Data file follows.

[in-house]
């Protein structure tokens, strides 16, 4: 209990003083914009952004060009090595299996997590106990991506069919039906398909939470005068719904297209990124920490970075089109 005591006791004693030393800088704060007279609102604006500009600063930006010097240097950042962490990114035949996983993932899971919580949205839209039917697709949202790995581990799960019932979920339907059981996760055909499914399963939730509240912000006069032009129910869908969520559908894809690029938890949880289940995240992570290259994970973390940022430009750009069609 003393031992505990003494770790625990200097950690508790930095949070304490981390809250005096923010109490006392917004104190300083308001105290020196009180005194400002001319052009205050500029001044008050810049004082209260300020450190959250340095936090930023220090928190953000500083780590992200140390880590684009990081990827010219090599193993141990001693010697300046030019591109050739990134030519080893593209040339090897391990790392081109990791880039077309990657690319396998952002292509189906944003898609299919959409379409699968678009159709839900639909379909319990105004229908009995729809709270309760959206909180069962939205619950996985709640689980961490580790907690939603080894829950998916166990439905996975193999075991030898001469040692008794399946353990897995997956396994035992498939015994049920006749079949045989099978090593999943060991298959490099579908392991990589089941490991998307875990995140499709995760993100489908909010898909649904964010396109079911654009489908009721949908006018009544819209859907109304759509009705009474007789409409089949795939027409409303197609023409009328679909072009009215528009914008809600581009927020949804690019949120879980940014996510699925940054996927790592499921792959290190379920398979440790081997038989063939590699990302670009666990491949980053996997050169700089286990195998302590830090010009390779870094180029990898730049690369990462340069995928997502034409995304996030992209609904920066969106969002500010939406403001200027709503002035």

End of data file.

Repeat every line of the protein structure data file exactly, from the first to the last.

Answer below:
[in-house]
């Protein structure tokens, strides 16, 4: 209990003083914009952004060009090595299996997590106990991506069919039906398909939470005068719904297209990124920490970075089109 005591006791004693030393800088704060007279609102604006500009600063930006010097240097950042962490990114035949996983993932899971919580949205839209039917697709949202790995581990799960019932979920339907059981996760055909499914399963939730509240912000006069032009129910869908969520559908894809690029938890949880289940995240992570290259994970973390940022430009750009069609 003393031992505990003494770790625990200097950690508790930095949070304490981390809250005096923010109490006392917004104190300083308001105290020196009180005194400002001319052009205050500029001044008050810049004082209260300020450190959250340095936090930023220090928190953000500083780590992200140390880590684009990081990827010219090599193993141990001693010697300046030019591109050739990134030519080893593209040339090897391990790392081109990791880039077309990657690319396998952002292509189906944003898609299919959409379409699968678009159709839900639909379909319990105004229908009995729809709270309760959206909180069962939205619950996985709640689980961490580790907690939603080894829950998916166990439905996975193999075991030898001469040692008794399946353990897995997956396994035992498939015994049920006749079949045989099978090593999943060991298959490099579908392991990589089941490991998307875990995140499709995760993100489908909010898909649904964010396109079911654009489908009721949908006018009544819209859907109304759509009705009474007789409409089949795939027409409303197609023409009328679909072009009215528009914008809600581009927020949804690019949120879980940014996510699925940054996927790592499921792959290190379920398979440790081997038989063939590699990302670009666990491949980053996997050169700089286990195998302590830090010009390779870094180029990898730049690369990462340069995928997502034409995304996030992209609904920066969106969002500010939406403001200027709503002035």